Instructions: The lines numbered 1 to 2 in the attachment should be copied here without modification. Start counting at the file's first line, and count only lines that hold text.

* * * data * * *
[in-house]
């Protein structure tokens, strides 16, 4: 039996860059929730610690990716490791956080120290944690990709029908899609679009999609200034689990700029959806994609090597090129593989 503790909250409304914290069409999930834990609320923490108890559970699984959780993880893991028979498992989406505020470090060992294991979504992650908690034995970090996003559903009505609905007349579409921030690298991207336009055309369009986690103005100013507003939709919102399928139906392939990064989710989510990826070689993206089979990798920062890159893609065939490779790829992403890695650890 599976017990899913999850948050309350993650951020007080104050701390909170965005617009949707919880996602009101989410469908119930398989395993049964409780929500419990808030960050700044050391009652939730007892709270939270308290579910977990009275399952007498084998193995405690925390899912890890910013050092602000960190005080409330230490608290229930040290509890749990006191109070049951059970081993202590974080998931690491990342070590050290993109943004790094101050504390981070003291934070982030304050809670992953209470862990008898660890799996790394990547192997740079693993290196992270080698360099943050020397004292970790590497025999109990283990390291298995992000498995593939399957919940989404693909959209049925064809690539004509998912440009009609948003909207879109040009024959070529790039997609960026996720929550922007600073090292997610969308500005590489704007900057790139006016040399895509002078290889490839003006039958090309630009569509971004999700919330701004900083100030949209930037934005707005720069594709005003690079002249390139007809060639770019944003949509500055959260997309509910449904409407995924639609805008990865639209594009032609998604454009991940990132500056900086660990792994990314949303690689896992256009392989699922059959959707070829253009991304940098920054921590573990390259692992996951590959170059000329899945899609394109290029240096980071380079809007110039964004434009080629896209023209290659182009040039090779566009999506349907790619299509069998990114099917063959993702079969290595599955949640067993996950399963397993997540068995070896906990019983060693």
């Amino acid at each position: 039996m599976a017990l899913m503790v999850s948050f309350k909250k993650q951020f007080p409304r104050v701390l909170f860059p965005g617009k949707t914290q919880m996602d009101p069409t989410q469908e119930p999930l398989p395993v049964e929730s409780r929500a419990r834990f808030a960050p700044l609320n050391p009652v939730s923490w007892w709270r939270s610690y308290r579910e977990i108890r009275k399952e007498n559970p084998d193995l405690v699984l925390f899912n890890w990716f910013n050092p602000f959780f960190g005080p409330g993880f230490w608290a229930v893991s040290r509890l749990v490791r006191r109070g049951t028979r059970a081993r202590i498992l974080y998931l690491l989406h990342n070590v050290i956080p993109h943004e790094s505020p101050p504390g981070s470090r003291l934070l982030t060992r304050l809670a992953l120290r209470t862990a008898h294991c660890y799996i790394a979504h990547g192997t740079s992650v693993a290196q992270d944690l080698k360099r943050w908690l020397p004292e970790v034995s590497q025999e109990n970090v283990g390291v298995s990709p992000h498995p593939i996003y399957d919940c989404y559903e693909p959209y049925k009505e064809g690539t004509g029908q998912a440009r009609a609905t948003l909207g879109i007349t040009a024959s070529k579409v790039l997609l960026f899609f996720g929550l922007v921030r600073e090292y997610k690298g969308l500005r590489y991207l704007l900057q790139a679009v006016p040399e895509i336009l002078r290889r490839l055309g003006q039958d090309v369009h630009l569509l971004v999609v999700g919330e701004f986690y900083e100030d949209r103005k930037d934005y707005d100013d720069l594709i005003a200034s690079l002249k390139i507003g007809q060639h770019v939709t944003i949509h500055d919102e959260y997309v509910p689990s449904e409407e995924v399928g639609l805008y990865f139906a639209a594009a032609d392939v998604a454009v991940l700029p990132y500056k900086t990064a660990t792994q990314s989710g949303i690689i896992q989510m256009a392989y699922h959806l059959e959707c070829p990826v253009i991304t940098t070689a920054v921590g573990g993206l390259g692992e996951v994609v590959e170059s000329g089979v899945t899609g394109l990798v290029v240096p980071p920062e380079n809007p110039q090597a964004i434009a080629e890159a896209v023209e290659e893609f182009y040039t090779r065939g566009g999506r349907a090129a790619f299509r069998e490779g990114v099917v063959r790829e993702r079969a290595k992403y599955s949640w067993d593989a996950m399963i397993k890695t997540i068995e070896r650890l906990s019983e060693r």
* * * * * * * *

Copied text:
[in-house]
């Protein structure tokens, strides 16, 4: 039996860059929730610690990716490791956080120290944690990709029908899609679009999609200034689990700029959806994609090597090129593989 503790909250409304914290069409999930834990609320923490108890559970699984959780993880893991028979498992989406505020470090060992294991979504992650908690034995970090996003559903009505609905007349579409921030690298991207336009055309369009986690103005100013507003939709919102399928139906392939990064989710989510990826070689993206089979990798920062890159893609065939490779790829992403890695650890 599976017990899913999850948050309350993650951020007080104050701390909170965005617009949707919880996602009101989410469908119930398989395993049964409780929500419990808030960050700044050391009652939730007892709270939270308290579910977990009275399952007498084998193995405690925390899912890890910013050092602000960190005080409330230490608290229930040290509890749990006191109070049951059970081993202590974080998931690491990342070590050290993109943004790094101050504390981070003291934070982030304050809670992953209470862990008898660890799996790394990547192997740079693993290196992270080698360099943050020397004292970790590497025999109990283990390291298995992000498995593939399957919940989404693909959209049925064809690539004509998912440009009609948003909207879109040009024959070529790039997609960026996720929550922007600073090292997610969308500005590489704007900057790139006016040399895509002078290889490839003006039958090309630009569509971004999700919330701004900083100030949209930037934005707005720069594709005003690079002249390139007809060639770019944003949509500055959260997309509910449904409407995924639609805008990865639209594009032609998604454009991940990132500056900086660990792994990314949303690689896992256009392989699922059959959707070829253009991304940098920054921590573990390259692992996951590959170059000329899945899609394109290029240096980071380079809007110039964004434009080629896209023209290659182009040039090779566009999506349907790619299509069998990114099917063959993702079969290595599955949640067993996950399963397993997540068995070896906990019983060693």